“We had to put together all the different pieces of the puzzle to build TT. I think people saw COVID-19 as an unprecedented crisis and they immediately recognised the need to come together to work on this audacious goal of trying to build TT in the shortest possible time,” said Bay.
After the TT app’s launch, the team continued to pivot, experiment, and further refine the app’s functionality. Version 2.0 of the TT app was released three months later, followed by the distribution of the TT token, a wearable device that had similar functions to the app but did not require a mobile phone. After the initial release, a steady stream of version updates was released to improve its functionality. Subsequently, TT also became integrated with SafeEntry (SE), the national digital check-in system.
By June 2020, 1.8 million people, or about 25% of the Singaporean population, had downloaded the TT app. But the adoption rate still fell short of the 75% target that the government had set for TT to be deemed effective. The TT tokens were viewed as a plug that could help fill that gap. At the end of that month, the first batch of the Bluetooth-enabled wearable device was distributed to 10,000 vulnerable elderly. Subsequent rounds of distribution to the broader public continued in September 2020. Uptake of the tokens accelerated soon after the government made an announcement on 20 October 2020 that it would be mandatory to use the TT app or token to enter public venues with high footfall by end of the year. In December 2020, Gartner named TT as the Asia-Pacific winner of its 2020 Government Eye on Innovation Award, which recognised “noteworthy public sector initiatives that advance the progress of digital government”.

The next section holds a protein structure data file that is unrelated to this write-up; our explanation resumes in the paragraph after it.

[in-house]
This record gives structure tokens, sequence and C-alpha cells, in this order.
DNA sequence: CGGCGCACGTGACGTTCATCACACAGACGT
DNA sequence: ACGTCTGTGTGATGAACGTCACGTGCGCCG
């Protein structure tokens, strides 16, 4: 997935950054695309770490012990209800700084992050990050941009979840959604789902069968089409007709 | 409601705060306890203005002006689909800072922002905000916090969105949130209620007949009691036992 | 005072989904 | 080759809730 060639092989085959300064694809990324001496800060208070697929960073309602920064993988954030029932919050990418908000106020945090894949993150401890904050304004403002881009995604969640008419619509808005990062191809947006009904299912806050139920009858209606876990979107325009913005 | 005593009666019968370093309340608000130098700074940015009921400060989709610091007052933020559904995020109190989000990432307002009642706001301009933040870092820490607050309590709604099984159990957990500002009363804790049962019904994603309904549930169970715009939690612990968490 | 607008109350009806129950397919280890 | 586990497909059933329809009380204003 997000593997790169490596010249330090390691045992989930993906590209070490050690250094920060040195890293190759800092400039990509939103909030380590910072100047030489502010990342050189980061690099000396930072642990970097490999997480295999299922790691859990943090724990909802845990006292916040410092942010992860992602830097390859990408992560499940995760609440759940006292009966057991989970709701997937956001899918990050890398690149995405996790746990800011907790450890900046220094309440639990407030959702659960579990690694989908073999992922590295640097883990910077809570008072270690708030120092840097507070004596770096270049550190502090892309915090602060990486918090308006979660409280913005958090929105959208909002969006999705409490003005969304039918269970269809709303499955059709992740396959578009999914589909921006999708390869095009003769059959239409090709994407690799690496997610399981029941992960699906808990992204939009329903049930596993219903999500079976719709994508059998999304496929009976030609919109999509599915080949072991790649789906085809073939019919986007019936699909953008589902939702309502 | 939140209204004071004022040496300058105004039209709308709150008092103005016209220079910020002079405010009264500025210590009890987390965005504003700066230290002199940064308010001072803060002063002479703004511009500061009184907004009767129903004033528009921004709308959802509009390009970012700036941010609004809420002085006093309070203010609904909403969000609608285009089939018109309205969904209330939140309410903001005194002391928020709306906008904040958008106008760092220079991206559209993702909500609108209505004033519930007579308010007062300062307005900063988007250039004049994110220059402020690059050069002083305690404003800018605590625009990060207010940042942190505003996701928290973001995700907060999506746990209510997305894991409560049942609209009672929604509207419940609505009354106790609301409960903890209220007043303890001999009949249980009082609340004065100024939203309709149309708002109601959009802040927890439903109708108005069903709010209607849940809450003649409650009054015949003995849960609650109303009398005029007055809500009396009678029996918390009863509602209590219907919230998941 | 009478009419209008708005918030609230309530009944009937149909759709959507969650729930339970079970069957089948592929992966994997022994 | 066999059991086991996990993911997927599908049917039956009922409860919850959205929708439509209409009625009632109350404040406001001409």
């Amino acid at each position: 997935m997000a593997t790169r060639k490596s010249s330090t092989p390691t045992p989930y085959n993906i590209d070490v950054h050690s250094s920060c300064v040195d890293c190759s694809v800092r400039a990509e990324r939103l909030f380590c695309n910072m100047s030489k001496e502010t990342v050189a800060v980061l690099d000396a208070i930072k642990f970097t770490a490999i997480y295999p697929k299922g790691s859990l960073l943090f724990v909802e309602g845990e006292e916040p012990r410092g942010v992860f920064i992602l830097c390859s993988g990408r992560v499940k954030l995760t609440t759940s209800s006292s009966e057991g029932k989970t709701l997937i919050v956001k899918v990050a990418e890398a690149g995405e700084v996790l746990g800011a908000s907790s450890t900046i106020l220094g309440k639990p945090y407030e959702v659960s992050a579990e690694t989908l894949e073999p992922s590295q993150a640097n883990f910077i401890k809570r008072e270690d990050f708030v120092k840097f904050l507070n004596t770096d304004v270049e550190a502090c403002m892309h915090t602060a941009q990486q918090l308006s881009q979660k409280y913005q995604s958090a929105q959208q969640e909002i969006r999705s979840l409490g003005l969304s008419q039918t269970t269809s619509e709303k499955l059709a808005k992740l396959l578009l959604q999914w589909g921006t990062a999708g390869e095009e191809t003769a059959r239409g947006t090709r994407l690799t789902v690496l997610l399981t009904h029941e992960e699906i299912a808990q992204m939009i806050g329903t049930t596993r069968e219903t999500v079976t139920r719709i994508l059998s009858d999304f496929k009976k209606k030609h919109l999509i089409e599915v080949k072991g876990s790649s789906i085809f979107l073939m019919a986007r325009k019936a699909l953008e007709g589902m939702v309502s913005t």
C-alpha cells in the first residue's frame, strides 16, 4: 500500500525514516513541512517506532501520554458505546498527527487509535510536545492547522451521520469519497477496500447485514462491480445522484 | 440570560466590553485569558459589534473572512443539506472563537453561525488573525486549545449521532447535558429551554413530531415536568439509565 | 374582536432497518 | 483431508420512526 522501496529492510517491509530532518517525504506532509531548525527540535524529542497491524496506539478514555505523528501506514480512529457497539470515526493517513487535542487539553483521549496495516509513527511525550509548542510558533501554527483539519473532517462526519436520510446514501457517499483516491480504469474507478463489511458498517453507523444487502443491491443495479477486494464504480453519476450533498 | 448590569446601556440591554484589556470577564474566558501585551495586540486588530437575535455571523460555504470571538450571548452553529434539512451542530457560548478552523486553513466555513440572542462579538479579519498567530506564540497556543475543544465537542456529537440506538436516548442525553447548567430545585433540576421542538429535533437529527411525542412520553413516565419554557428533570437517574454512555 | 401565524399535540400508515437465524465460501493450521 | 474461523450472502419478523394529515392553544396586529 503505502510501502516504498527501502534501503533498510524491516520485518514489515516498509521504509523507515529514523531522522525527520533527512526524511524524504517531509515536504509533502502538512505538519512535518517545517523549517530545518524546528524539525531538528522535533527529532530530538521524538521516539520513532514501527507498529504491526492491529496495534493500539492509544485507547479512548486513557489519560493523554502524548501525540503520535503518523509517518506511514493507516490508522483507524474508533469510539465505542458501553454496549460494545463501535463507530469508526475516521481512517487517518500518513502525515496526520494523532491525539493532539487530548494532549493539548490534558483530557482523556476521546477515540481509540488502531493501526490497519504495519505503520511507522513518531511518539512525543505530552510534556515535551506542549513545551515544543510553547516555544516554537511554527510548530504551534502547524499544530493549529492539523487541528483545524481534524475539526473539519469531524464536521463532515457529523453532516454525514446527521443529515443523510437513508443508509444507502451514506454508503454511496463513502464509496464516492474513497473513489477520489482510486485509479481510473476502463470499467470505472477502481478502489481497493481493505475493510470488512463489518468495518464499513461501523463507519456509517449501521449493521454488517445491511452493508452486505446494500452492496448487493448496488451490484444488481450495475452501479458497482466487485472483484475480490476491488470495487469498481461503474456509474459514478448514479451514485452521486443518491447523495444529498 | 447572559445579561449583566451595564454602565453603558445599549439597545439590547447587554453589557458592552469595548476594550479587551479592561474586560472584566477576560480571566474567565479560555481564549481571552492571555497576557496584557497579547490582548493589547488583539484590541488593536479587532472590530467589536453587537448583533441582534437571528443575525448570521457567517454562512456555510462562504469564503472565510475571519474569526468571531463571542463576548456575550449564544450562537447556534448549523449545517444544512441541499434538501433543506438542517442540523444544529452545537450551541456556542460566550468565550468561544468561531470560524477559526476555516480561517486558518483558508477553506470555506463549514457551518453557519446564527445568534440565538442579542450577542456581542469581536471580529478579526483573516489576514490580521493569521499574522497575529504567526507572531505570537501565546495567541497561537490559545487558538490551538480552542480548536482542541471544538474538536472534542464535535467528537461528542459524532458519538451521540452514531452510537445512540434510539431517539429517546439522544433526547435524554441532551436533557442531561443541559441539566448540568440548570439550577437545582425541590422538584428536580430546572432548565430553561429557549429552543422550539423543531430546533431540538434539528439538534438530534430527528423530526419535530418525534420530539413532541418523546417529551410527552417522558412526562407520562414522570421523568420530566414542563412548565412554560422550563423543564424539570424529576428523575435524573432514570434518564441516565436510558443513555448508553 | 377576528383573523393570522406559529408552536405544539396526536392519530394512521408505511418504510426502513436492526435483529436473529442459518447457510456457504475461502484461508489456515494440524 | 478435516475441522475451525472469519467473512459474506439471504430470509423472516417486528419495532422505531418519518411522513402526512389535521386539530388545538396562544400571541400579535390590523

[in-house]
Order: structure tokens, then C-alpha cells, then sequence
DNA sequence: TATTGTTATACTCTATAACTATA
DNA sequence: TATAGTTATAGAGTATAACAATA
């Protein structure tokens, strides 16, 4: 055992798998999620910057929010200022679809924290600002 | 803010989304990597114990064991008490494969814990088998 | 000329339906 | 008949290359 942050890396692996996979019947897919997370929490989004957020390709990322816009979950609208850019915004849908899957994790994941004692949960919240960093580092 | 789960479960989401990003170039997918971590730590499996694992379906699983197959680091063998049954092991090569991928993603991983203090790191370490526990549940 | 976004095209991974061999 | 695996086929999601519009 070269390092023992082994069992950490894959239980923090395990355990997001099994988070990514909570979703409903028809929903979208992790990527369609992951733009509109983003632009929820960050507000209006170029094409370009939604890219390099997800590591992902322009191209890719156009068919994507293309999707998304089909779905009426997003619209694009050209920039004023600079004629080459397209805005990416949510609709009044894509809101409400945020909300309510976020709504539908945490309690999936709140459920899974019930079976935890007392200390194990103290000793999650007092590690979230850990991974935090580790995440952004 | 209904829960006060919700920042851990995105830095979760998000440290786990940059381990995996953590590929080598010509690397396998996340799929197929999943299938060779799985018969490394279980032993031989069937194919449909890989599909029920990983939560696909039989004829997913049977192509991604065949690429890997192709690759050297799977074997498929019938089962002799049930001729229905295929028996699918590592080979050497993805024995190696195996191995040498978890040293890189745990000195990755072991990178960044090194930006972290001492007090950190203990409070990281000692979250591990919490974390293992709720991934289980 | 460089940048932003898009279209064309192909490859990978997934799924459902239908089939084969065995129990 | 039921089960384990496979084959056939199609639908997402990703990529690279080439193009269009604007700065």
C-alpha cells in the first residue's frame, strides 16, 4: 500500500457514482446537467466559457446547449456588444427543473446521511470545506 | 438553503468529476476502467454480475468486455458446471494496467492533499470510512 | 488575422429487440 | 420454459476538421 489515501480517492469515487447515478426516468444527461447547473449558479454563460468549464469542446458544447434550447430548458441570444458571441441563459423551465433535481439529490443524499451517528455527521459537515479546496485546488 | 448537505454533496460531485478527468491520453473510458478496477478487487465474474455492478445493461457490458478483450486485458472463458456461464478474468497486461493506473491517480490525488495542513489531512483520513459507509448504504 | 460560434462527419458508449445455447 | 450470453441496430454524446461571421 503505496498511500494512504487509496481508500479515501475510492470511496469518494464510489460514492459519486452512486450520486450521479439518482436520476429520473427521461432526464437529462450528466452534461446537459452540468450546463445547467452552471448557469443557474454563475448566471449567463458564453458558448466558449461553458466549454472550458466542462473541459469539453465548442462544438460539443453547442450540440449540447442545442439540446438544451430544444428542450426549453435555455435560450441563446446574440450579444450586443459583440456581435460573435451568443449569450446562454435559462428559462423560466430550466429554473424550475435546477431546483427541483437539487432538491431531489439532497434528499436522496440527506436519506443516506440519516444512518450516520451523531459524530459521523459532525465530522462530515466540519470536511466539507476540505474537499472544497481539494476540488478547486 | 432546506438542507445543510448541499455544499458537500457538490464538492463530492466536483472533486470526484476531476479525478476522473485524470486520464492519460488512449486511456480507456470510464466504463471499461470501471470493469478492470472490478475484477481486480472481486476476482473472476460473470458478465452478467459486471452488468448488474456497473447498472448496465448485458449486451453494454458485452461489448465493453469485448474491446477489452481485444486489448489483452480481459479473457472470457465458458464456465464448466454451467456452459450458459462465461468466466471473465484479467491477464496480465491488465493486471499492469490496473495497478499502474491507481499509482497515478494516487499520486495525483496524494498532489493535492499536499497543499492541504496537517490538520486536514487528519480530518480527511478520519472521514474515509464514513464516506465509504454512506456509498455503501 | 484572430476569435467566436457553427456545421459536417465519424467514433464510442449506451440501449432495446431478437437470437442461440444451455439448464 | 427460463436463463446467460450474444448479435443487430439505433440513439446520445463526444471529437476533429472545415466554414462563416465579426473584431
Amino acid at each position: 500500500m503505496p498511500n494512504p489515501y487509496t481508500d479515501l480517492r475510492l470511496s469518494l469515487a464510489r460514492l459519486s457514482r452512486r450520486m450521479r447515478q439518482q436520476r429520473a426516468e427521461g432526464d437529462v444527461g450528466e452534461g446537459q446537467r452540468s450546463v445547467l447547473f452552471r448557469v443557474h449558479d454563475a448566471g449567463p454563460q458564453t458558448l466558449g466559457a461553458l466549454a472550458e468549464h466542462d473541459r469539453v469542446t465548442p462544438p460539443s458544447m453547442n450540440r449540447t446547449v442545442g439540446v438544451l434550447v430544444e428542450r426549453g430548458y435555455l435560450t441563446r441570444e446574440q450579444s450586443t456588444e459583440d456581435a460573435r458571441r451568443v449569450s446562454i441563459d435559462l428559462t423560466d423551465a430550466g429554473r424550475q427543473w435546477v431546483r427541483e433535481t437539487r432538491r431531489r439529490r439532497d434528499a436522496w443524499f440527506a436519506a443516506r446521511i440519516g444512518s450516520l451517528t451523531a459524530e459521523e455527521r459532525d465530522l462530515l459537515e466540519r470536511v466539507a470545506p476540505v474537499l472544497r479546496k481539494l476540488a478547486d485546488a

In May 2021, Singapore was swept by a new wave of COVID-19 infections caused by the Delta variant. The country shifted into a Phase 2 (Heightened Alert), with tighter measures to minimise community transmission. Safe management measures, along with contact tracing, testing and vaccination programme, continued to play a vital role. “Along with our use of digital tools, such as the TraceTogether and SafeEntry programme, these measures will enable us to quickly identify and draw wide rings around cases and their close contacts”, stated the Singapore Ministry of Health.
In August 2021, Singapore’s multi-ministry task force declared that the country was preparing to become a COVID-19 resilient nation, moving towards ‘COVID Resilience’. Two months later, in response to the requirement to verify COVID-19 test status and vaccination status, the TT app was updated to display green and white passes; the green pass would show vaccination and test statuses to facilitate the check-in process while the white pass would denote non-vaccination or unclear test status.
Prior to COVID-19, GovTech would not have anticipated the urgent need to support the nation’s effort in combating an unprecedented pandemic. Neither could they have planned to deliver apps and systems (such as TT, SE and others), and yet they responded quickly in an agile manner.
Reflecting on the situation, Chan said: “We are ready to take on the challenges as we go forward. GovTech has shown over and over again that we will be able to overcome challenges because of the foundation we have built in the past years. We already had a Mode Two team in place. We have cloud and tech stack too. These three elements allowed TT to be developed very quickly. We were very lucky to be able to build up these capabilities and supporting infrastructure before COVID-19 started.”
This case study, written by Wong Yuet Nan, SMU Adjunct Faculty; Steven Miller, SMU Professor Emeritus of Information Systems; and Dr Cheah Sin Mei, Assistant Director at The Centre for Management Practice (CMP) at SMU examines the utilisation of the concept of a bimodal organisation for building a Mode 2 organisation for exploratory software development, as well as the application of a transformational leadership style for leading organisations during uncertain times.
To read the case in full, please visit the CMP website by clicking here.